The question was posed during Thursday night’s NBA draft in the form of a Twitter poll, and NFL fans who are typically reluctant to change embraced the idea by a 12-point margin: Hold the NFL draft before NFL free agency.
Basketball and hockey both do it. Perhaps the NFL should, too.
For veteran players, the knee-jerk reaction would be that they don’t want their looming paydays to be usurped by younger and cheaper draft picks, as teams fill needs by adding rookies in lieu of paying veterans. But what about the teams that don’t get what they want or need in the draft? At that point, a premium could be paid to add a talented veteran free agent because there’s no “screw it we’ll just draft someone” fallback.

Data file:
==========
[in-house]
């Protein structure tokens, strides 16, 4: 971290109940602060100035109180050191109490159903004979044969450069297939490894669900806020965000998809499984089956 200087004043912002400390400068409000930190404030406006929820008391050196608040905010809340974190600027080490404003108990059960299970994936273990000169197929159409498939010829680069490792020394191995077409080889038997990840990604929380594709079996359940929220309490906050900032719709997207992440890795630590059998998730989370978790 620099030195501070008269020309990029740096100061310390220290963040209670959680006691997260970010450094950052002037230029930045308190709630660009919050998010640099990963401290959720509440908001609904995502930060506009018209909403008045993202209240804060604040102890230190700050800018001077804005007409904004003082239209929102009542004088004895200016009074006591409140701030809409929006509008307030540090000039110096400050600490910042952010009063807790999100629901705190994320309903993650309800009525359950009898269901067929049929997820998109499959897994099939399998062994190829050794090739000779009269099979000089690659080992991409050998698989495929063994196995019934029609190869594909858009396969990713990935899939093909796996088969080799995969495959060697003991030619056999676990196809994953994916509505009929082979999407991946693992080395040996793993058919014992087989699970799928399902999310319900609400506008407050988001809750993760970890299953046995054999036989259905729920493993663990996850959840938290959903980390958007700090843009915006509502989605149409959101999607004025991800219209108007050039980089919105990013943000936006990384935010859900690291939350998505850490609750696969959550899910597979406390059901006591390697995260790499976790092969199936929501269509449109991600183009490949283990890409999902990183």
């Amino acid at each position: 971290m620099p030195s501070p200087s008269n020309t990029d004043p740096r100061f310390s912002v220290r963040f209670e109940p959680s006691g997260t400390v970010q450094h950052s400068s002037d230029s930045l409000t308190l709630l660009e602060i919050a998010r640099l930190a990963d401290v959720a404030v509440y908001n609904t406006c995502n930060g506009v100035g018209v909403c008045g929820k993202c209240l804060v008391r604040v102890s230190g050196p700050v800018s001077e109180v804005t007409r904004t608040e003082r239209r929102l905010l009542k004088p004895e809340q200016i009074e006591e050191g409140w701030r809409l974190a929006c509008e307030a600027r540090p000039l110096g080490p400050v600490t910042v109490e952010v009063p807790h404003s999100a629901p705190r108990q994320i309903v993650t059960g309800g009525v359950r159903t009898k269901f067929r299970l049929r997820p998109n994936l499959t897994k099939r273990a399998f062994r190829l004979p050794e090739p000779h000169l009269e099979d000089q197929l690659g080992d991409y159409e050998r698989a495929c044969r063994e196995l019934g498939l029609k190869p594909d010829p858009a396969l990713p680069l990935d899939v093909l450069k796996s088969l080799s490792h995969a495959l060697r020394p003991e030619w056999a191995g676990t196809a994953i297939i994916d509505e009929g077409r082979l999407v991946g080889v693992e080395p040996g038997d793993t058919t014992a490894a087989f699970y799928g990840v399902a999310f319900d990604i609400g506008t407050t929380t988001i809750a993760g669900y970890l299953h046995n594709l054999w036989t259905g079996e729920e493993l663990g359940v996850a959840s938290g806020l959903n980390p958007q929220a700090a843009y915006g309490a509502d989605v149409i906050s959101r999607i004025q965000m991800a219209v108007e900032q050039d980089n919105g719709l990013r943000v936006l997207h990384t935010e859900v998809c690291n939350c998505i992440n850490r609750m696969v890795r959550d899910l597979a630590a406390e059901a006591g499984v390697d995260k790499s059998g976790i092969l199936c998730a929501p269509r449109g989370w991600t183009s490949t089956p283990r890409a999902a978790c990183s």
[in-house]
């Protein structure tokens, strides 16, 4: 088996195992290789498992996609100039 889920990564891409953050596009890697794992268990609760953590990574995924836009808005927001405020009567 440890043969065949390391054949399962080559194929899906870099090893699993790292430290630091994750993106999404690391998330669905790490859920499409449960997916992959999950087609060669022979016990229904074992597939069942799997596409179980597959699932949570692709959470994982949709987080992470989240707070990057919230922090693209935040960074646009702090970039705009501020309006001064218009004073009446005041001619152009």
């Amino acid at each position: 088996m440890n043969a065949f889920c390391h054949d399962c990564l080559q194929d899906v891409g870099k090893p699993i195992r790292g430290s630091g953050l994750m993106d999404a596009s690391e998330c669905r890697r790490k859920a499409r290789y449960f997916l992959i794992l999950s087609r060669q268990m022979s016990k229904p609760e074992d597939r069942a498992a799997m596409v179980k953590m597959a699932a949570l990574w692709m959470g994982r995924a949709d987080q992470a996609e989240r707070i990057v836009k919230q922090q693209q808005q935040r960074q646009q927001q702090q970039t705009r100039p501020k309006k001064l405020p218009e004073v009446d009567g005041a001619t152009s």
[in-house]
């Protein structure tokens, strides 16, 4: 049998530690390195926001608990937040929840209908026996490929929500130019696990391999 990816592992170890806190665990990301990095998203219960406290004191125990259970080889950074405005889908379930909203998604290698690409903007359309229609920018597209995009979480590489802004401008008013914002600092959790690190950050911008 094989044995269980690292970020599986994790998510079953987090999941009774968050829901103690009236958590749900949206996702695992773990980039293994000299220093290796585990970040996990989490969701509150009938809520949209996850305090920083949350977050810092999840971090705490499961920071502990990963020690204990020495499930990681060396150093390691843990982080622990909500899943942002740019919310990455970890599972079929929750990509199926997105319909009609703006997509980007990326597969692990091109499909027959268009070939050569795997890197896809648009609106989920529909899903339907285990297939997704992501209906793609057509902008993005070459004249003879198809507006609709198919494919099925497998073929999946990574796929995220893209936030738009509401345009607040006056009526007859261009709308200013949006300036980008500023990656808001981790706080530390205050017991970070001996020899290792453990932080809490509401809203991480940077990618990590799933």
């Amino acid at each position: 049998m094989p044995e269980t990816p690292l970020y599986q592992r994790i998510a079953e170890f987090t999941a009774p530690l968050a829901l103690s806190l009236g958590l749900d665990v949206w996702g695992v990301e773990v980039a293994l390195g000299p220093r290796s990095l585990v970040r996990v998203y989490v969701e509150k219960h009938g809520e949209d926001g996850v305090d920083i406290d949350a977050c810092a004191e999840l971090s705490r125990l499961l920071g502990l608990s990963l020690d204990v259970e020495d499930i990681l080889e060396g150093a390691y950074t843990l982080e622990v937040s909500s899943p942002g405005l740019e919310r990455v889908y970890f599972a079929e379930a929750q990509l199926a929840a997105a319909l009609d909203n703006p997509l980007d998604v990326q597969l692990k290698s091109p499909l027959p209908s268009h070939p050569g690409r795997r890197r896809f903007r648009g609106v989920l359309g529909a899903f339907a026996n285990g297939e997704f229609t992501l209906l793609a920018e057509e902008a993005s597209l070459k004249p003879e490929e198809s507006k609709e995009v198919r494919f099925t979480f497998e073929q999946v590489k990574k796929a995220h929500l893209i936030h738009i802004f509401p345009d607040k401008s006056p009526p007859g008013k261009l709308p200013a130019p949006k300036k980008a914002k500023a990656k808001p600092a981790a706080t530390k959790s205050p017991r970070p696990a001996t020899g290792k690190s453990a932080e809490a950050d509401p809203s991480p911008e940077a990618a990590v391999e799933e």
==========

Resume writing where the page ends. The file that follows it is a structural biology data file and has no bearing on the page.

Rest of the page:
One practical impediment to what would be a dramatic change to the offseason calendar comes from the intense time and effort devoted to the draft from the moment football season ends. With the Scouting Combine and Pro Days and team visits and private workouts, the draft couldn’t be moved up by very much if at all, thereby delaying free agency into April, and perhaps May. With offseason programs opening in April, that’s hardly ideal.
So while it’s fun to think about teams first drafting players and then signing veterans, the NFL isn’t likely to change its approach any time soon. Unless the NFL decides that there’s plenty of money to be made by turning the offseason on its head.